Roll out the remaining pastry to a thickness of 5mm, then scatter over the remaining thyme leaves. Fold the pastry in half then roll out again so that the thyme leaves are fully incorporated. Cut the pastry into twelve equal strips, each about 2cm wide. Form a lattice pattern across the top of the pie, with six strips placed horizontal, and six vertical, interweaving as you go.
Trim and seal the ends of the strips to the edge of the pie with a little water, then brush the whole lattice with the egg to glaze. Bake in the oven for 25-30 minutes, or until the pastry is crisp and golden. Leave to cool slightly before serving in slices.
Cheesy roasted squash lasagne with spinach and walnut pesto by Becca Pusey
Looking for a beautiful hearty dish? Becca shows how roasted squash can transform lasagne. The flavour of butternut squash is really brought to life when it’s roasted – and once you combine the roasted squash with a simple spinach and walnut pesto and a creamy béchamel sauce, you’ve got yourself the perfect dinner. The spinach pesto in this recipe not only adds a bit of interest (look at those colours), but some extra nutrition too – I always feel virtuous when there’s a bit of green in my food. The combination of the slightly sweet roasted butternut squash, the nutty pesto and the cheesy sauce is just heavenly.
1 butternut squash, fairly large (if you’re buying the flesh pre-cut, you’ll need about 500g)
2tbsp of oil
35g of walnuts
1 garlic clove
40g of spinach
2tbsp of olive oil
20g of butter
2tbsp of plain flour
250ml of milk
1 pinch of ground nutmeg
120g of cheddar, grate
150g of lasagne pasta, no-boil
Preheat the oven to 200C/gas mark 6. Peel the squash, remove the seeds and cut into 1cm dice. Toss it with a little cooking oil, and season with salt and pepper. Lay it out in a single layer on a baking tray, and roast for 30-40 minutes, until soft and just beginning to crisp up on the edges. While the squash is roasting, place the walnuts, garlic and spinach in a food processor, and blitz until a coarse paste is formed.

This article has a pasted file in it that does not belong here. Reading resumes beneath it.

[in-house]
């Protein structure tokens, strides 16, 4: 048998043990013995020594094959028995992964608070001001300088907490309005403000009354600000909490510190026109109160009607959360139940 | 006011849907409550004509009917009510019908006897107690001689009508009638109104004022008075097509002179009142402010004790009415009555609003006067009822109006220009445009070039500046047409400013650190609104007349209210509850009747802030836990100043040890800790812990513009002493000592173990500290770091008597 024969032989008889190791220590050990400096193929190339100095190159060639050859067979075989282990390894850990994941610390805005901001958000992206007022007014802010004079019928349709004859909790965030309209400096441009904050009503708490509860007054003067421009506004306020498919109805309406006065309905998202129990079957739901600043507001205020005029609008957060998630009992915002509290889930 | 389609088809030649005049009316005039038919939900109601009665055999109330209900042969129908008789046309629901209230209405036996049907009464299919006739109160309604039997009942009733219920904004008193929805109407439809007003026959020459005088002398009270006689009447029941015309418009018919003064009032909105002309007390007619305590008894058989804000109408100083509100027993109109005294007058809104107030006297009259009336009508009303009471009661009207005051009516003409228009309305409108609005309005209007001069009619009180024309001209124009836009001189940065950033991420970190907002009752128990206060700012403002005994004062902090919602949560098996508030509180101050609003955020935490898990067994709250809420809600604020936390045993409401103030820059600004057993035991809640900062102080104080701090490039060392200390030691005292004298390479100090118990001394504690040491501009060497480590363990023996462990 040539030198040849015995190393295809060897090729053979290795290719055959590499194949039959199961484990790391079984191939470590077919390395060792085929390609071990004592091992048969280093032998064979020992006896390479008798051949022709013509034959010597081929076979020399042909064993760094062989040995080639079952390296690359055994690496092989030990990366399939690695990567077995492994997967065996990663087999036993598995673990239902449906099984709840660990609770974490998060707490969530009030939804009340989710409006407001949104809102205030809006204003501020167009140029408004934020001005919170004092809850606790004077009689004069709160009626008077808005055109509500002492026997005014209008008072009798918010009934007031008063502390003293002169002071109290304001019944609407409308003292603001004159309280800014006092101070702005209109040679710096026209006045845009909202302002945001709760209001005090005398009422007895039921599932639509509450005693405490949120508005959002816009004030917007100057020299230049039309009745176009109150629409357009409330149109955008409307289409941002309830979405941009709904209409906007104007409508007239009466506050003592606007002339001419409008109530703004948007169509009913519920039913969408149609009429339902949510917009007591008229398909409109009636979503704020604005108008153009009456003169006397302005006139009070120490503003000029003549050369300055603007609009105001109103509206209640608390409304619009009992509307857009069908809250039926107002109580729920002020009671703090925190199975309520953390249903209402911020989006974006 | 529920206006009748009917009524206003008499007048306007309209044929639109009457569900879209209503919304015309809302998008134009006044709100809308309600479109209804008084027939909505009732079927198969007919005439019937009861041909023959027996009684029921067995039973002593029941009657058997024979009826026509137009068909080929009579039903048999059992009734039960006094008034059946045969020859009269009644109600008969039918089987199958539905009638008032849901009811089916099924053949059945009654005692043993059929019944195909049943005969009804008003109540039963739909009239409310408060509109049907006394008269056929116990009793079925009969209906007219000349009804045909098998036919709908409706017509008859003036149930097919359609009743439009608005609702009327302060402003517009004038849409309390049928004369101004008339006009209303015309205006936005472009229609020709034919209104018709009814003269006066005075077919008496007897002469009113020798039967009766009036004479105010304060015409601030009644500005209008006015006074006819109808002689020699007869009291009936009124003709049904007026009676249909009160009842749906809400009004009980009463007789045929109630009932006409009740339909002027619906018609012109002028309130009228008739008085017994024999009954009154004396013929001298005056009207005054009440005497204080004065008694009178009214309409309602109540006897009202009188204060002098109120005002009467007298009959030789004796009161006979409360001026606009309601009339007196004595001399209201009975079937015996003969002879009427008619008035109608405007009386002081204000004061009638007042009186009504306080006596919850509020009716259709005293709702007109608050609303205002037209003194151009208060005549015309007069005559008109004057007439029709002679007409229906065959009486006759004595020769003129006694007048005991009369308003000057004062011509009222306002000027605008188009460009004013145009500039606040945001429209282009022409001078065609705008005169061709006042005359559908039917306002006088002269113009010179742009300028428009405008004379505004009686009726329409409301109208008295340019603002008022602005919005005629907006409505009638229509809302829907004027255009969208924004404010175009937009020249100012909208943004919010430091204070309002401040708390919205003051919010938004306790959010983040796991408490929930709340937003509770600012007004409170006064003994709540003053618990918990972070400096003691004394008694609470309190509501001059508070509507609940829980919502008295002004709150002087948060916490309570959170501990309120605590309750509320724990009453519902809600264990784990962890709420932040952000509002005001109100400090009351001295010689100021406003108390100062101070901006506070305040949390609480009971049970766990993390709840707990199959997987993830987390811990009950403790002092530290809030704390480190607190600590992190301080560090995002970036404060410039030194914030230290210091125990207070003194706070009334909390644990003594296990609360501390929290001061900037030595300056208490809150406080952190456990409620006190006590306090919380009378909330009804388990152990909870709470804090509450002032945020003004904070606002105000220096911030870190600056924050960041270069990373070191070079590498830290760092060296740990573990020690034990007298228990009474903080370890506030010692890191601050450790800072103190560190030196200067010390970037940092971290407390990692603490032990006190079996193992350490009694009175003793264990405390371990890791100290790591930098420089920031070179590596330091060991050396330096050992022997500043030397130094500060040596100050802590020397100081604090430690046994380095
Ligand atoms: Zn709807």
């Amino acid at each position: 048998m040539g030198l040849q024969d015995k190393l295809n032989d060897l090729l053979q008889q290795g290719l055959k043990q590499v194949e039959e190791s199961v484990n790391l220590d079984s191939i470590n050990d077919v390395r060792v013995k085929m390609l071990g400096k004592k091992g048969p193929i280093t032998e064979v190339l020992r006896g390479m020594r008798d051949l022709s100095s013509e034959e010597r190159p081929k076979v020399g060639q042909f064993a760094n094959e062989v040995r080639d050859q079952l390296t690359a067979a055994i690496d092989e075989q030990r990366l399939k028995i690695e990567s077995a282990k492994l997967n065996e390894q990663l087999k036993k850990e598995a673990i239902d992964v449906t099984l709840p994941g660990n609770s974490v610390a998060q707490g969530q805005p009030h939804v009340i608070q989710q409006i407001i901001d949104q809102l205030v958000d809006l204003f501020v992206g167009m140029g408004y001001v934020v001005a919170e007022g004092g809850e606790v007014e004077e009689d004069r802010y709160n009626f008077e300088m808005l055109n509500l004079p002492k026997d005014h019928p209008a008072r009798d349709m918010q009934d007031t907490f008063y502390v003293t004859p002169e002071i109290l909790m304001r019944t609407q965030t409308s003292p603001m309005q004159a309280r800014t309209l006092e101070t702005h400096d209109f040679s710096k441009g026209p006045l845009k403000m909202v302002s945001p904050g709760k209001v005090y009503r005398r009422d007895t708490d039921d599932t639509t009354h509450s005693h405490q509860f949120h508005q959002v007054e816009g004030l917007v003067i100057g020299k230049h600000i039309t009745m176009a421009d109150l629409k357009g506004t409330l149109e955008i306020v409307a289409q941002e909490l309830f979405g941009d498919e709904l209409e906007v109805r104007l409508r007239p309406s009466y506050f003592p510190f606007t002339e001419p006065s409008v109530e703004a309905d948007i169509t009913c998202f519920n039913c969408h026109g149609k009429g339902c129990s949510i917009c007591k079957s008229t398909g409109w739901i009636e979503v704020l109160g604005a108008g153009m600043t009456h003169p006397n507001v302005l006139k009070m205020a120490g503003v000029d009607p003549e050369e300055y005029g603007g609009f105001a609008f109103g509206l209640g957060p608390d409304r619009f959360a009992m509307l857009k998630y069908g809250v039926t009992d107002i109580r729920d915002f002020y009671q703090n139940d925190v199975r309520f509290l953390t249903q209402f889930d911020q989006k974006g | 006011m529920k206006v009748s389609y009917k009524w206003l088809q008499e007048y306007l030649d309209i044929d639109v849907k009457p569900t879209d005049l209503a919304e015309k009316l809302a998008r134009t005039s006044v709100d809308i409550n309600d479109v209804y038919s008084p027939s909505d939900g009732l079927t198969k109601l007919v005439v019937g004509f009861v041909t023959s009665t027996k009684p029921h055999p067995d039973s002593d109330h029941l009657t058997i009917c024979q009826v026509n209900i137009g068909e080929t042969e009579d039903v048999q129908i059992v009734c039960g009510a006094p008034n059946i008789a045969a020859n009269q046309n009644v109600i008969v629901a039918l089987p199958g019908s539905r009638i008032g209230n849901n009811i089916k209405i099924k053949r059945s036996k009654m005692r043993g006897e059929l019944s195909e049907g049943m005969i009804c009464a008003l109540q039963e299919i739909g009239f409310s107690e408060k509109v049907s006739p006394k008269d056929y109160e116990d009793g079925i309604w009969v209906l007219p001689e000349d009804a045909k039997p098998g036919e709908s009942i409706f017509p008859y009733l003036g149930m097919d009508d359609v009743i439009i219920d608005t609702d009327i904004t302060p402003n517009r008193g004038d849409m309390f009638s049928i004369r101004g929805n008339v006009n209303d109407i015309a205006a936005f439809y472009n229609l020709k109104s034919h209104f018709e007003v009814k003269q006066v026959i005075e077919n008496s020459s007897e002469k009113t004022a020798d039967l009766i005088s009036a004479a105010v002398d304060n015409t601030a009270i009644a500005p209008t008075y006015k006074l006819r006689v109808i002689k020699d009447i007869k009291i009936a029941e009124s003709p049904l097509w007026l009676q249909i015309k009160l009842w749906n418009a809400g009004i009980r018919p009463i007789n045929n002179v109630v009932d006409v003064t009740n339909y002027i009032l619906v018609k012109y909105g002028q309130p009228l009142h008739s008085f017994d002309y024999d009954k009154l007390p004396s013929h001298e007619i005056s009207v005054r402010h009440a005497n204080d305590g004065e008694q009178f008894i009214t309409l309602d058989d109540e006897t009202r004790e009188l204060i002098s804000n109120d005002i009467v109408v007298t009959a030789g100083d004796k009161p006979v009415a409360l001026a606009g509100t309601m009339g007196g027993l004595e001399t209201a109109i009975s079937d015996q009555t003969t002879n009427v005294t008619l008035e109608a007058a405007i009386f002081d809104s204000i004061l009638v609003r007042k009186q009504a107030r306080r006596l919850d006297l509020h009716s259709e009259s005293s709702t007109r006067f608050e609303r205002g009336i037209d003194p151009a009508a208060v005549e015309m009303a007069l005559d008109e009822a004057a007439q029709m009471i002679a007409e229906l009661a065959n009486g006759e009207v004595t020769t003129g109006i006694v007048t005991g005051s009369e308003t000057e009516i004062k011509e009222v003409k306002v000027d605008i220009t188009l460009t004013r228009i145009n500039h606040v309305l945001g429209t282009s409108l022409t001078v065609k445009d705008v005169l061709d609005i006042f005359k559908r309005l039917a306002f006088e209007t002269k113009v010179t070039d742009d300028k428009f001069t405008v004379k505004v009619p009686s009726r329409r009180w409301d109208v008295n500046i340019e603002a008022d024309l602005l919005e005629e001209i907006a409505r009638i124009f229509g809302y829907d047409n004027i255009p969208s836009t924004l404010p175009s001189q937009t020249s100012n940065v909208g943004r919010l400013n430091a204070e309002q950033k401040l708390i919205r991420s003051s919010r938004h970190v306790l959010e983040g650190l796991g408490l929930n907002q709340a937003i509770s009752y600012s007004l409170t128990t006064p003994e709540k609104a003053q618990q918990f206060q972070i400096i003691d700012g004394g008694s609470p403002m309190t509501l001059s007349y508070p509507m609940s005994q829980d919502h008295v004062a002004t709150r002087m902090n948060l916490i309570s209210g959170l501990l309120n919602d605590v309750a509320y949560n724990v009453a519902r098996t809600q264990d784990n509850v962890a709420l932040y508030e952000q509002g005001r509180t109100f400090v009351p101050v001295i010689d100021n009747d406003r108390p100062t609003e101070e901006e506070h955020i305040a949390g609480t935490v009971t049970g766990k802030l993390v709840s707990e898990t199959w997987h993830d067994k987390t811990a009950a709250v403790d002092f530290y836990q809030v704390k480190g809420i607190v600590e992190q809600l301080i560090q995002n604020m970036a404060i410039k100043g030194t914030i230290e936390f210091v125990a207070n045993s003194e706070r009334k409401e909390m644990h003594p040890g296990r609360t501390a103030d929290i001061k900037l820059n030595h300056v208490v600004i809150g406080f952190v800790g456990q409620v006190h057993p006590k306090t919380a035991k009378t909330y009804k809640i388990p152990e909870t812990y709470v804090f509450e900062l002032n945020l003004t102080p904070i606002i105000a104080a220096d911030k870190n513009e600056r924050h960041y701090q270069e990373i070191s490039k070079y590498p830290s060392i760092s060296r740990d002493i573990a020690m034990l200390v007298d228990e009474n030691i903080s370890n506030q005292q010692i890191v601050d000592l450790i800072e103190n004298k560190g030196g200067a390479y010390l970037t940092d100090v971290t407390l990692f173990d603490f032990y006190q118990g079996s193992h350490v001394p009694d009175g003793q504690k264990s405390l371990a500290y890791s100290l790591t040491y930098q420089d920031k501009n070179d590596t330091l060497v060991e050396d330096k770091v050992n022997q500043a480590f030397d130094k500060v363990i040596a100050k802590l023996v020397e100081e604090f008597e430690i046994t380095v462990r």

Add a couple of tablespoons of olive oil, and process again to combine. Set aside. Melt the butter in a saucepan and, over a low heat, add the flour. Whisk continually for a minute or two to cook the flour, then add the milk around 50ml at a time, continuing to whisk. Wait until each portion of milk is well combined and the mixture is smooth before adding the next amount.
When you have used all the milk and the mixture has created a smooth sauce that has thickened slightly, season and add a pinch of nutmeg and just over half of the grated cheese (around 70g). Remove from the heat, and stir for one more minute until the cheese has melted and the sauce is smooth again. When the squash is cooked, transfer it to a bowl and mash coarsely with a fork. Alternatively, if you would like your squash purée to be really smooth, you could blitz it in your food processor. Turn the oven down to 190C/gas mark 5.
It’s now time to layer up your lasagne. Start with a spoonful or two of the cheese sauce, and spread it across the bottom of a baking dish (mine measures 10 x 6 inches) - you only need a very thin layer to stop the pasta from sticking. Add a layer of lasagne sheets (just break them up to fit your dish).
From now on, it doesn’t really matter what order you layer things up, but I made mine in this order: add half of the squash mixture and spread it around with a fork. Add a layer of lasagne, then half of the remaining cheese sauce, spreading it around to cover the lasagne sheets. Add half of the squash mixture. Add the remaining grated cheese, you should have about 50g left for this, I also like to add a little more black pepper on top.
Bake the lasagne, uncovered, for about 45 minutes, or until the cheese is golden brown and the pasta is soft. If you find the cheese is browning too quickly, cover the dish with foil and continue to cook until the pasta is soft. Leave to stand for 5 minutes before cutting.